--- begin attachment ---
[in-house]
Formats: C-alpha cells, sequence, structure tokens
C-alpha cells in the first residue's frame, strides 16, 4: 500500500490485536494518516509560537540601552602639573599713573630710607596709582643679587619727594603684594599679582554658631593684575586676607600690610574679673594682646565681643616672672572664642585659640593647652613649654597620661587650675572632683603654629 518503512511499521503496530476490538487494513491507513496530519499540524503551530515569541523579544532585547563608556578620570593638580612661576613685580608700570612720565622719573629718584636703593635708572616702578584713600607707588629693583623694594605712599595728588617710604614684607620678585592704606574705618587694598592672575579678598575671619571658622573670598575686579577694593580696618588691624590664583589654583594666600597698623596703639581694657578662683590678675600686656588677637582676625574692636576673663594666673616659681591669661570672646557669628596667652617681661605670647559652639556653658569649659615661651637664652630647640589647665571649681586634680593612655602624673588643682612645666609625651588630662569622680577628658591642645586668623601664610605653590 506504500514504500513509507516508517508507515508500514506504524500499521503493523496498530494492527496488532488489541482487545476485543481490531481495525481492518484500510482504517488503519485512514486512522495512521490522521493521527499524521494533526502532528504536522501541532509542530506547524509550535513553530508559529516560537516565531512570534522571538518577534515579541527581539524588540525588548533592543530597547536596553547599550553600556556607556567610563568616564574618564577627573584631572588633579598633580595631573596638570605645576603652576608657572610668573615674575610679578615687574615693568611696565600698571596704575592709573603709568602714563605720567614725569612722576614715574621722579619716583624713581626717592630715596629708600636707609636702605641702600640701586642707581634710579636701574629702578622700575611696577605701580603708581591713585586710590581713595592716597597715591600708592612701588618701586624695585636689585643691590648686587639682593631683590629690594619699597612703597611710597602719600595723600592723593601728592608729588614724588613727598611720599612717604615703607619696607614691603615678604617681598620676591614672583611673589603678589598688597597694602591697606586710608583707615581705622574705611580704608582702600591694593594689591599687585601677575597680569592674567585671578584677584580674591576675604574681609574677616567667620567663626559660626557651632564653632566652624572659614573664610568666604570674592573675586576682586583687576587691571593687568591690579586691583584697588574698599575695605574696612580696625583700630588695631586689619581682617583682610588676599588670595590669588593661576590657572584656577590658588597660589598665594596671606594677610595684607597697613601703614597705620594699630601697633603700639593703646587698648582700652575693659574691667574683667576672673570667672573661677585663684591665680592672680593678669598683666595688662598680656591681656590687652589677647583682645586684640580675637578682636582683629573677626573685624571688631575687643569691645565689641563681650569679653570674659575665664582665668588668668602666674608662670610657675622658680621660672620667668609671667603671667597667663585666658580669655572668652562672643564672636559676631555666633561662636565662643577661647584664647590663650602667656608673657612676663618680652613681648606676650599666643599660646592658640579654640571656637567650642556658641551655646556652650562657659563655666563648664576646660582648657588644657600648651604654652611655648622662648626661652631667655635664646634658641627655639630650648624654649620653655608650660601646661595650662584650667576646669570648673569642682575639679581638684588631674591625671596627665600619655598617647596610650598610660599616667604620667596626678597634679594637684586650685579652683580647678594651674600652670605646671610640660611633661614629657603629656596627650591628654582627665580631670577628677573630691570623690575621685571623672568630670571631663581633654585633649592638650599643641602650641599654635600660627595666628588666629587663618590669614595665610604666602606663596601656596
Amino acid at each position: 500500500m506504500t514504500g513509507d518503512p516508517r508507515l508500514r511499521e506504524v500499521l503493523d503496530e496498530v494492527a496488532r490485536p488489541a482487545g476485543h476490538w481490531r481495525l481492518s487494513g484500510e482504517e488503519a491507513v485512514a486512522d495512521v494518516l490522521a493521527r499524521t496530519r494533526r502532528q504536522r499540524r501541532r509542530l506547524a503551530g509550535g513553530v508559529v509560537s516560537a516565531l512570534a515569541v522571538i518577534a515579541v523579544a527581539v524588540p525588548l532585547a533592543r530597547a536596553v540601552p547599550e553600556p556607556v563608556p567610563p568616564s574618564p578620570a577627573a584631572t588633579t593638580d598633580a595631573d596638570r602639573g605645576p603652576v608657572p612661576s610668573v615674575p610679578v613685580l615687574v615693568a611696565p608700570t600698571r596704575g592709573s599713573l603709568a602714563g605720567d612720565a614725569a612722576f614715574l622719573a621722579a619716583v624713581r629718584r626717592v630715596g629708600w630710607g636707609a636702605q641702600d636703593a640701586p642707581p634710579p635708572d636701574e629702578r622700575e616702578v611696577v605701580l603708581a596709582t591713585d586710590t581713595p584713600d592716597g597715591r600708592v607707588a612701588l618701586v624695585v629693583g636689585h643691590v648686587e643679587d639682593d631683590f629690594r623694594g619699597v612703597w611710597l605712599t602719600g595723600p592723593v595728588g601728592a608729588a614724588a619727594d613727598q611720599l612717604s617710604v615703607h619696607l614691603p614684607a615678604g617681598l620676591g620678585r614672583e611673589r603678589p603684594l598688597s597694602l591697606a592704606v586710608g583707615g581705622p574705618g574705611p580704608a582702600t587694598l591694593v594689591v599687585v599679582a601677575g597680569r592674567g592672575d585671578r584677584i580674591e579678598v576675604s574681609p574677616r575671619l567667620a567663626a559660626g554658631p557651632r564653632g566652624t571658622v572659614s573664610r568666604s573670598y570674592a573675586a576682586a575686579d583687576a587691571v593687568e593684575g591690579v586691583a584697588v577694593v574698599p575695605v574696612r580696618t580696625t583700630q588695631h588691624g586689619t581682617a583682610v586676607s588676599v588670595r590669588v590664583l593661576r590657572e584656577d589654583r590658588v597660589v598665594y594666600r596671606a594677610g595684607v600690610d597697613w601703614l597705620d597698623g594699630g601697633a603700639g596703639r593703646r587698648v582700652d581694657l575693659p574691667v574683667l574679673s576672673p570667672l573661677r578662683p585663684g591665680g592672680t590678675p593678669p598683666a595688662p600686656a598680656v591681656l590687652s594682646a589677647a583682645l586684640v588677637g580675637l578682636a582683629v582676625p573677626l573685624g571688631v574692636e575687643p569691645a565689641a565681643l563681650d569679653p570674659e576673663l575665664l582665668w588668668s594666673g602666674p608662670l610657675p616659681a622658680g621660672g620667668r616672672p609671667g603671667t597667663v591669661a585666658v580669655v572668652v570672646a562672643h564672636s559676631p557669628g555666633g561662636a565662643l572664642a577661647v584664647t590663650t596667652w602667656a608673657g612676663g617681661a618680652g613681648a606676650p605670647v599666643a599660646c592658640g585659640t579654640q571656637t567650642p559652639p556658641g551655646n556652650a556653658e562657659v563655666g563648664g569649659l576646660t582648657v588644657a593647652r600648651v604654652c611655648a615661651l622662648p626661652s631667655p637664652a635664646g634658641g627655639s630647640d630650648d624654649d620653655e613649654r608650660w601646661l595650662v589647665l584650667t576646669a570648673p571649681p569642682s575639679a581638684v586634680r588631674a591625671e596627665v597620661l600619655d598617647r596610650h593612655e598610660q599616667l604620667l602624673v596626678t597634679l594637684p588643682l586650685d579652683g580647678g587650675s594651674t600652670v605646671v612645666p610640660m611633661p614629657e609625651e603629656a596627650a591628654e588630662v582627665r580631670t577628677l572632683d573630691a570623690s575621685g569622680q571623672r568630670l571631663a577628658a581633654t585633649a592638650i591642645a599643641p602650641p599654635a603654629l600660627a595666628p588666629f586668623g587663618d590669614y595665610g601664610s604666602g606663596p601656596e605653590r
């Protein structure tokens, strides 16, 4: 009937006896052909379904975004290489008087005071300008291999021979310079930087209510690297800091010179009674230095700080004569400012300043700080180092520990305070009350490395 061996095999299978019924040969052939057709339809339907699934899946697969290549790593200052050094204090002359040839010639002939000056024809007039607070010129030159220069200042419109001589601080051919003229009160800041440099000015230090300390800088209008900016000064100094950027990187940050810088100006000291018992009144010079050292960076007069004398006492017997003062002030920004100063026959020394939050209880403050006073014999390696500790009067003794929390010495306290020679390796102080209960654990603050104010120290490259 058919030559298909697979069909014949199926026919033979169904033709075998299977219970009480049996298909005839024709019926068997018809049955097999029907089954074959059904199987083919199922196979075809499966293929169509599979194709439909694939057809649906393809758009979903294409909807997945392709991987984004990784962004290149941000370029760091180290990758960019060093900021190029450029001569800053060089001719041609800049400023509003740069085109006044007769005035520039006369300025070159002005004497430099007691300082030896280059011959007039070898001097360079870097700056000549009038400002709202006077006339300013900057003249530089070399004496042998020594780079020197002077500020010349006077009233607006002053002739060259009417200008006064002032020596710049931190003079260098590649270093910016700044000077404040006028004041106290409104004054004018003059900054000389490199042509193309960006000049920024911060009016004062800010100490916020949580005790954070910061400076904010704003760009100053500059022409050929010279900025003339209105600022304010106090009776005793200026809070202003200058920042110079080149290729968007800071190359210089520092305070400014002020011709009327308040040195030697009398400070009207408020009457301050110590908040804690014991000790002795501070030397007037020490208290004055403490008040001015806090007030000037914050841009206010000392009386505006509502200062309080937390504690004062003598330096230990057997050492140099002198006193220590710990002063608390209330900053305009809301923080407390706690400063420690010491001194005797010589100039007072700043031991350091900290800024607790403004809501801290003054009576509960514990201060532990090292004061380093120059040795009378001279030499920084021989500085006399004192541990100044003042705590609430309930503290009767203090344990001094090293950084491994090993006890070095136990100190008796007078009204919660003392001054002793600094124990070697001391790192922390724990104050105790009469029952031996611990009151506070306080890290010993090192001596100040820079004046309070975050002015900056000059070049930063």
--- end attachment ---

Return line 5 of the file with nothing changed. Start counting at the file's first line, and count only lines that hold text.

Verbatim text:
């Protein structure tokens, strides 16, 4: 009937006896052909379904975004290489008087005071300008291999021979310079930087209510690297800091010179009674230095700080004569400012300043700080180092520990305070009350490395 061996095999299978019924040969052939057709339809339907699934899946697969290549790593200052050094204090002359040839010639002939000056024809007039607070010129030159220069200042419109001589601080051919003229009160800041440099000015230090300390800088209008900016000064100094950027990187940050810088100006000291018992009144010079050292960076007069004398006492017997003062002030920004100063026959020394939050209880403050006073014999390696500790009067003794929390010495306290020679390796102080209960654990603050104010120290490259 058919030559298909697979069909014949199926026919033979169904033709075998299977219970009480049996298909005839024709019926068997018809049955097999029907089954074959059904199987083919199922196979075809499966293929169509599979194709439909694939057809649906393809758009979903294409909807997945392709991987984004990784962004290149941000370029760091180290990758960019060093900021190029450029001569800053060089001719041609800049400023509003740069085109006044007769005035520039006369300025070159002005004497430099007691300082030896280059011959007039070898001097360079870097700056000549009038400002709202006077006339300013900057003249530089070399004496042998020594780079020197002077500020010349006077009233607006002053002739060259009417200008006064002032020596710049931190003079260098590649270093910016700044000077404040006028004041106290409104004054004018003059900054000389490199042509193309960006000049920024911060009016004062800010100490916020949580005790954070910061400076904010704003760009100053500059022409050929010279900025003339209105600022304010106090009776005793200026809070202003200058920042110079080149290729968007800071190359210089520092305070400014002020011709009327308040040195030697009398400070009207408020009457301050110590908040804690014991000790002795501070030397007037020490208290004055403490008040001015806090007030000037914050841009206010000392009386505006509502200062309080937390504690004062003598330096230990057997050492140099002198006193220590710990002063608390209330900053305009809301923080407390706690400063420690010491001194005797010589100039007072700043031991350091900290800024607790403004809501801290003054009576509960514990201060532990090292004061380093120059040795009378001279030499920084021989500085006399004192541990100044003042705590609430309930503290009767203090344990001094090293950084491994090993006890070095136990100190008796007078009204919660003392001054002793600094124990070697001391790192922390724990104050105790009469029952031996611990009151506070306080890290010993090192001596100040820079004046309070975050002015900056000059070049930063």